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ANTHR101 Study Guide - Midterm Guide: Prognathism, Bipedalism, Brain Size


Department
Anthropology
Course Code
ANTHR101
Professor
Francois Larose
Study Guide
Midterm

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Trends in Human Evolution:
Adaptation to bipedal locomotion
o Started that we walked on all fours and most likely knuckle walkers o
Many anatomical changes
Gradual increase in body size
Gradual reduction in sexual dimorphism
Increased brain size to body size ratio
Reduced facial prognathism
o Muzzle type face; animals tend to have a face that appears pulled forward
o Modern-day humans have flatter faces
Reduced supraorbital torus (tori = plural)
o The bony ridges around the eyes are prominent in apes and chimps but have
flattened out in modern day humans
Incisors and canines becoming smaller compared to the premolars and molars
Non-honing canine complex
o The fact that apes have large canines and when the jaw closes, they need
a gap to close the mouth and as the canines and surrounding teeth rub
and grind together they create a sharpness to the canines. But humans
have lost this ability and now have the non-honing canine complex.
Increased dependence on tools for survival
o Changes significantly our evolution e.g. complexity of hands because we use our
hands a lot more
Origins of Bipedalism:
o Climate change from the rainforest to the open Savanna (tropical grasslands)
o For some ancestors the ability to walk upright was beneficial
o Reasons why they may have evolved:
Carrying - weapons, tools, water, and food
bringing food to mothers and infants, allowing females to
conserve energy to reproduce & care for infants
Spot predators or pray
Travelling between food trees
Less likely because we’re losing the ability to climb to feed from
trees not sensible
Feeding from bushes

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Anatomy of Bipedalism
(Remember, changes were gradual)
o Pelvis:
o Chimpanzee: long and flat because they stand on all fours as knuckle walkers and
there is little weight that’s going to be on the pelvic bones
o Humans: when we stand upright, all our body weight is being placed on our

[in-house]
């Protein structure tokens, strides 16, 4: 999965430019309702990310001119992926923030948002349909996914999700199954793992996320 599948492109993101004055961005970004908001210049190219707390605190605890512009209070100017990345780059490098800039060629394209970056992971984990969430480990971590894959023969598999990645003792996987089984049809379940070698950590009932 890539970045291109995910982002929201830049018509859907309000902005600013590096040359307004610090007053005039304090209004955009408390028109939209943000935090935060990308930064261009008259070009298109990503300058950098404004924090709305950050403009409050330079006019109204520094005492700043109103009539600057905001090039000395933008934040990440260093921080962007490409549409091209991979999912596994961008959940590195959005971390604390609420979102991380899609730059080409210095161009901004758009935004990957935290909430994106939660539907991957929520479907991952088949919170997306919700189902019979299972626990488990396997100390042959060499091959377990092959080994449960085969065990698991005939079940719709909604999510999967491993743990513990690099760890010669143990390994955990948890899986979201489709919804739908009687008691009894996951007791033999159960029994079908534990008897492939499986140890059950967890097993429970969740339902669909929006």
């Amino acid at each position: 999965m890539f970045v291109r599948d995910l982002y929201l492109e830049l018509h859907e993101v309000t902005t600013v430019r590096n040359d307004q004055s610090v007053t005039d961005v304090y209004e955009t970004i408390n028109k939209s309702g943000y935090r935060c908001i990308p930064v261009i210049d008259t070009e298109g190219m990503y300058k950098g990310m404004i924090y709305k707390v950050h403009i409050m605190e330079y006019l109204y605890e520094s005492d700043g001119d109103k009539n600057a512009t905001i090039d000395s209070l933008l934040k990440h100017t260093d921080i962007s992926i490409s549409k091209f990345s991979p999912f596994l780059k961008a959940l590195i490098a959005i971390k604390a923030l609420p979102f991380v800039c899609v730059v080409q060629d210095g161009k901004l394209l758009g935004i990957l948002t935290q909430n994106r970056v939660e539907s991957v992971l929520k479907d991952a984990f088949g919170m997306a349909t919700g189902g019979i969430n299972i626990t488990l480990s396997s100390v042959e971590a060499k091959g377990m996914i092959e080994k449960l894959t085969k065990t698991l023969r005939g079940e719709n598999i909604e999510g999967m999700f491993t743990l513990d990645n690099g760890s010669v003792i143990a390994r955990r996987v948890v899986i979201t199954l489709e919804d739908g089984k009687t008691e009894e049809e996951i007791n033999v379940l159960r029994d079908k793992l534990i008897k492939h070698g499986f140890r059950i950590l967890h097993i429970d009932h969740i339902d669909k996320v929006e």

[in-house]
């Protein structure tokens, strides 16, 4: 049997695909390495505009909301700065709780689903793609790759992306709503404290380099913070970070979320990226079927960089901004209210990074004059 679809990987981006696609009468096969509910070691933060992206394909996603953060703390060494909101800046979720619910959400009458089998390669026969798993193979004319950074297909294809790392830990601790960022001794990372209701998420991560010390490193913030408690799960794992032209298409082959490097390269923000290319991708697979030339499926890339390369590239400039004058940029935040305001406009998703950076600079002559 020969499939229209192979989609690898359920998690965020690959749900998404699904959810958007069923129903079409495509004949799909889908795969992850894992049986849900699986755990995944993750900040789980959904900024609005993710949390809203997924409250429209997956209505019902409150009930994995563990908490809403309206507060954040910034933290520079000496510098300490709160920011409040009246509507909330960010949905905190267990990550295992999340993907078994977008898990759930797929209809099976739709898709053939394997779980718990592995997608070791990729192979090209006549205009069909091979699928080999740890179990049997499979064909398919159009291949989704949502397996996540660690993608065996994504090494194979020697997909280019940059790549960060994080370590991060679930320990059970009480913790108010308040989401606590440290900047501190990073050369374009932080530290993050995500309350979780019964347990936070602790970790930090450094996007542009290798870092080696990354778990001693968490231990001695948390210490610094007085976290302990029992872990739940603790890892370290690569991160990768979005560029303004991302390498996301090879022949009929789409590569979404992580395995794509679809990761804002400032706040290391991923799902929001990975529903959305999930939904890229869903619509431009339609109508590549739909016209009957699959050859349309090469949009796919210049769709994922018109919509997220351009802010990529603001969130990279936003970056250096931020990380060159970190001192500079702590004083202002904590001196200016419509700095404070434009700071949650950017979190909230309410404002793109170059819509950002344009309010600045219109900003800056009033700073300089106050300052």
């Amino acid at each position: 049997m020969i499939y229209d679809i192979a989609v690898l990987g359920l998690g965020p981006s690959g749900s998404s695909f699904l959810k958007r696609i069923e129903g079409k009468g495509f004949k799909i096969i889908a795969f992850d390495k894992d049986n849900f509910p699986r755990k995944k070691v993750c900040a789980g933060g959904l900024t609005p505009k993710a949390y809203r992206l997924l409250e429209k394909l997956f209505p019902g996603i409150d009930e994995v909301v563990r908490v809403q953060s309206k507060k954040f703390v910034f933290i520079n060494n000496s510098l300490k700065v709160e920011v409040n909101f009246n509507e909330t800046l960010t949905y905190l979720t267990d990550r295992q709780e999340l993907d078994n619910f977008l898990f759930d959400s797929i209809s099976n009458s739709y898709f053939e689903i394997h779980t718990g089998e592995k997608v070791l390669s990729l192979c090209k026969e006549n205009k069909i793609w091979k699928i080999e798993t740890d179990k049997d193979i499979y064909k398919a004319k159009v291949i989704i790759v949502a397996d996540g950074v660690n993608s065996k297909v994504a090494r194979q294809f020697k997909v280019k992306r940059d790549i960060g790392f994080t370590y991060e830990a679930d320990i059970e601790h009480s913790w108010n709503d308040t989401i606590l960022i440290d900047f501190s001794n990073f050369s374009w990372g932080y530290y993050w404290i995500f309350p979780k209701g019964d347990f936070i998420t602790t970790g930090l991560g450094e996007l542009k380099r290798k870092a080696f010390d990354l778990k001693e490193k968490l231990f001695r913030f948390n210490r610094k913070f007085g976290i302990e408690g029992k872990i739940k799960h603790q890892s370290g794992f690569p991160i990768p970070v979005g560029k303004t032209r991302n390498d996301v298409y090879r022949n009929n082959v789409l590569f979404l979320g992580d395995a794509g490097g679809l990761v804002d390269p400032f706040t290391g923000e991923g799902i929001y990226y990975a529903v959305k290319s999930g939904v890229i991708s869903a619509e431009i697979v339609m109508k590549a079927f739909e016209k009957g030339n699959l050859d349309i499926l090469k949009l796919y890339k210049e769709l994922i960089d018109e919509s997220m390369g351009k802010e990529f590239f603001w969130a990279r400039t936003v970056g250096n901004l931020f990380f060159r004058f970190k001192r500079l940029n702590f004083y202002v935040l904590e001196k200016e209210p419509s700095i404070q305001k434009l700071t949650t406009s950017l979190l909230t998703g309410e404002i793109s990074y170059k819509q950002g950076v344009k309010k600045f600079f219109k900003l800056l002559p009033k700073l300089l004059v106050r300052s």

lower body, therefore, we have a bowl shaped pelvis
o Base of the Skull:
o Looking at the an anatomical feature, the foramen magnum (meaning big hole) at
the bottom of the skull where the spine connects to the skull tells where the
animal’s head was in relation to the body
For those whose foramen magnum is on the back of the skull,
would walk on all fours
For those whose foramen magnum is on the bottom middle of
the skull, would walk bipedally
o Femur/ knees:
o Chimps: Femur goes straight down, therefore legs are slightly apart
Knees cannot lock upright.
o Humans: have legs that angle inward toward each other and fall under the body
(‘knock-kneed’ posture) helps legs move forward and helps maintain centre of
gravity while standing, walking, and running
We can fully extend our knee, so they can lock in an upright position.
o Feet:
o Bipedal = Robust heel which can withstand substantial force
o Arch in foot to help absorb forces

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Earliest Hominins (3 possible candidates) The Transition from Hominoids to Hominins
o Sahelanthropus tchadensis (7 6 mya)
o Orrorin tugenesis (6 mya)
o Ardipthecus ramidus (5.8 4.4 mya)
o Not classified as a biped (because of semantics)
o No clear connections because of missing links between the three fossils
General Characteristics:
o Small brains (1/3 of modern human brains)
o Mostly apelike characteristics
o Possibly bipedal (?)
Can’t say for certain until more of the fossils of an individual are
discovered
o Lived in forested environments
Recall that all origin models were developed with assumption that
species evolved to walk upright because of the geographical shift to the open
grasslands
However, if they are the first bipeds, they lived in forests we
know because during the excavation we found plants and animals with the
fossils that clearly lived in forest environments
Could be that they only stood upright, not moved bipedally which is why
it’s controversial to call them bipedal (walk upright for the majority of the
time) because they may have never used their ability to walk upright as their
way of locomotion
When we study bonobos, their body size doesn’t allow them to stand on tiny
branches, they stand near the center and spend a lot of their time standing and
reaching the food on trees with their arms. Could be what these species did.
o Ardipithecus
Same as humans: some sexual dimorphism, pelvis, foramen magnum
Different from humans: opposable big toe, long arms and hands
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